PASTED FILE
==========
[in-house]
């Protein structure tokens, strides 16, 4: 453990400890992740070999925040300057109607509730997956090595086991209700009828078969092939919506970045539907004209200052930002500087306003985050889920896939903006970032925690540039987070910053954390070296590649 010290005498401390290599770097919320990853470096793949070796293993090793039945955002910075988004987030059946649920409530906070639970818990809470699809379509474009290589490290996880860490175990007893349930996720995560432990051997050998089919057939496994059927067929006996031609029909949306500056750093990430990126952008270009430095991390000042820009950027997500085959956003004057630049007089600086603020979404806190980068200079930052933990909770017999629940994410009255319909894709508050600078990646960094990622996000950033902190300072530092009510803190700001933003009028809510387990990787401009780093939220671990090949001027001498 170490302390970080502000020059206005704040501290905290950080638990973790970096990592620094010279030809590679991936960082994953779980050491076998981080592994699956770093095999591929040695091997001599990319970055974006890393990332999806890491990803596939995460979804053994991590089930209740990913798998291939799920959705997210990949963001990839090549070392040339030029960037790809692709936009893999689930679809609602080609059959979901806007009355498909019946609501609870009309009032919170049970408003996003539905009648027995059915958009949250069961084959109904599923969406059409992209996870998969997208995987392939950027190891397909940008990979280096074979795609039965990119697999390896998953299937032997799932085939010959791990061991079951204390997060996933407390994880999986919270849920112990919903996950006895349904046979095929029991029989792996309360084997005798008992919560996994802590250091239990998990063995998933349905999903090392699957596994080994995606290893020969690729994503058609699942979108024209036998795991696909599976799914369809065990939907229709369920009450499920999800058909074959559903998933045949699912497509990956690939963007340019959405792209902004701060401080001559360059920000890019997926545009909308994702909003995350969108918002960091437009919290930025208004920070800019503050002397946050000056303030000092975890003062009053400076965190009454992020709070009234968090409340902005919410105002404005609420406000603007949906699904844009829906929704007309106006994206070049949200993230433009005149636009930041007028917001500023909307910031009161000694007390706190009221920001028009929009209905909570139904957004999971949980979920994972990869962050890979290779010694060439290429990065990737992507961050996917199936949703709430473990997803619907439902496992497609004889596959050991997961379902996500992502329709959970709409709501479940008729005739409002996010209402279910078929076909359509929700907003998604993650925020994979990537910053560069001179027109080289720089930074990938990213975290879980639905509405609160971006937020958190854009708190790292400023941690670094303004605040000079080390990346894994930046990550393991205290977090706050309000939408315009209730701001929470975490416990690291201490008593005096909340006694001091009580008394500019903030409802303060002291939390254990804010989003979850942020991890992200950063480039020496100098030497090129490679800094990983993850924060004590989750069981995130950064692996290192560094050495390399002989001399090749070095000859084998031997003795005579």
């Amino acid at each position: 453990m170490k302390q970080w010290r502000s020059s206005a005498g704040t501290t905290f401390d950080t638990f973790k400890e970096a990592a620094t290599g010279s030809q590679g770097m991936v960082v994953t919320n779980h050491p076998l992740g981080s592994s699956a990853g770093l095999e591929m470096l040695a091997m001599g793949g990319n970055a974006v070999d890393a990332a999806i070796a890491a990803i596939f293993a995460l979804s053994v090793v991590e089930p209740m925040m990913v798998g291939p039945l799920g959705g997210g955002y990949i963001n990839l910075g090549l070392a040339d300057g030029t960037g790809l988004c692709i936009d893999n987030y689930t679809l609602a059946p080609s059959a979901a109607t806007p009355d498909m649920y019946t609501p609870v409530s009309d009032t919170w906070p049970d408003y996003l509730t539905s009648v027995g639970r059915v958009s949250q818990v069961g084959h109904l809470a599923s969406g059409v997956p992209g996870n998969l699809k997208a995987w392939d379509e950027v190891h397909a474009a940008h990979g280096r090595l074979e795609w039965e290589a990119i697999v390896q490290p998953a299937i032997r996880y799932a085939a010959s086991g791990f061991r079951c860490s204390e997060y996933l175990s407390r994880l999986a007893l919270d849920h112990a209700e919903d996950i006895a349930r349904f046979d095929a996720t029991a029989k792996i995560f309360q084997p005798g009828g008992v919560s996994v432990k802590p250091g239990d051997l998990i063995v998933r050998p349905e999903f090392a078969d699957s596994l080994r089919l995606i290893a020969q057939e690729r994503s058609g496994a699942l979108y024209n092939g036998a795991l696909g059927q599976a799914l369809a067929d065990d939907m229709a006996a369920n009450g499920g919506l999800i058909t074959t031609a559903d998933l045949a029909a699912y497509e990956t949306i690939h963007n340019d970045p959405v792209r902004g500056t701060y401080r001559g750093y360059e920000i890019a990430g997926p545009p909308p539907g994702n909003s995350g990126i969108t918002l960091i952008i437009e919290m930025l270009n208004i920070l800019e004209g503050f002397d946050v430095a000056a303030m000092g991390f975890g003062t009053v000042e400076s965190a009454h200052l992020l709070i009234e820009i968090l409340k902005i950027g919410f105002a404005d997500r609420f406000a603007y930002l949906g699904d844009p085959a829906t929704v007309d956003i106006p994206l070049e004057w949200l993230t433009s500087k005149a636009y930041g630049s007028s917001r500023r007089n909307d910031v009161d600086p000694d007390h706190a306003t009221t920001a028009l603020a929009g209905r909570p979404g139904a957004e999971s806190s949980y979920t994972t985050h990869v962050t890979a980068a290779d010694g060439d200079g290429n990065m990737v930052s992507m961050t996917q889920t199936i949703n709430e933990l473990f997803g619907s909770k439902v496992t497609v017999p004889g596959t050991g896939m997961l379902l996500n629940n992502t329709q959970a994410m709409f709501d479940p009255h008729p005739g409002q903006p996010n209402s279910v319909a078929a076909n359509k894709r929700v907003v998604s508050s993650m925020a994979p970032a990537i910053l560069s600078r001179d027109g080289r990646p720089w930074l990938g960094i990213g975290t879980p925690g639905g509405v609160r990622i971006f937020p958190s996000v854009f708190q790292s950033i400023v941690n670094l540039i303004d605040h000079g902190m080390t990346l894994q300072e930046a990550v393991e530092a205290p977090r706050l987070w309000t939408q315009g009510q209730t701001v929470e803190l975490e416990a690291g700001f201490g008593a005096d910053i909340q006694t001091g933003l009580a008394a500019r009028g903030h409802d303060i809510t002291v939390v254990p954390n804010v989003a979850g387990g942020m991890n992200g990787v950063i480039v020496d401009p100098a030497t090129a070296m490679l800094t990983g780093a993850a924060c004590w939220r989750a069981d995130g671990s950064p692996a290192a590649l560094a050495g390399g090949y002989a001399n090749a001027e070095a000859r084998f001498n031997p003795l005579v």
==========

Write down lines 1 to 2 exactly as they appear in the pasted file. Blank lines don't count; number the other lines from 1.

[in-house]
């Protein structure tokens, strides 16, 4: 453990400890992740070999925040300057109607509730997956090595086991209700009828078969092939919506970045539907004209200052930002500087306003985050889920896939903006970032925690540039987070910053954390070296590649 010290005498401390290599770097919320990853470096793949070796293993090793039945955002910075988004987030059946649920409530906070639970818990809470699809379509474009290589490290996880860490175990007893349930996720995560432990051997050998089919057939496994059927067929006996031609029909949306500056750093990430990126952008270009430095991390000042820009950027997500085959956003004057630049007089600086603020979404806190980068200079930052933990909770017999629940994410009255319909894709508050600078990646960094990622996000950033902190300072530092009510803190700001933003009028809510387990990787401009780093939220671990090949001027001498 170490302390970080502000020059206005704040501290905290950080638990973790970096990592620094010279030809590679991936960082994953779980050491076998981080592994699956770093095999591929040695091997001599990319970055974006890393990332999806890491990803596939995460979804053994991590089930209740990913798998291939799920959705997210990949963001990839090549070392040339030029960037790809692709936009893999689930679809609602080609059959979901806007009355498909019946609501609870009309009032919170049970408003996003539905009648027995059915958009949250069961084959109904599923969406059409992209996870998969997208995987392939950027190891397909940008990979280096074979795609039965990119697999390896998953299937032997799932085939010959791990061991079951204390997060996933407390994880999986919270849920112990919903996950006895349904046979095929029991029989792996309360084997005798008992919560996994802590250091239990998990063995998933349905999903090392699957596994080994995606290893020969690729994503058609699942979108024209036998795991696909599976799914369809065990939907229709369920009450499920999800058909074959559903998933045949699912497509990956690939963007340019959405792209902004701060401080001559360059920000890019997926545009909308994702909003995350969108918002960091437009919290930025208004920070800019503050002397946050000056303030000092975890003062009053400076965190009454992020709070009234968090409340902005919410105002404005609420406000603007949906699904844009829906929704007309106006994206070049949200993230433009005149636009930041007028917001500023909307910031009161000694007390706190009221920001028009929009209905909570139904957004999971949980979920994972990869962050890979290779010694060439290429990065990737992507961050996917199936949703709430473990997803619907439902496992497609004889596959050991997961379902996500992502329709959970709409709501479940008729005739409002996010209402279910078929076909359509929700907003998604993650925020994979990537910053560069001179027109080289720089930074990938990213975290879980639905509405609160971006937020958190854009708190790292400023941690670094303004605040000079080390990346894994930046990550393991205290977090706050309000939408315009209730701001929470975490416990690291201490008593005096909340006694001091009580008394500019903030409802303060002291939390254990804010989003979850942020991890992200950063480039020496100098030497090129490679800094990983993850924060004590989750069981995130950064692996290192560094050495390399002989001399090749070095000859084998031997003795005579």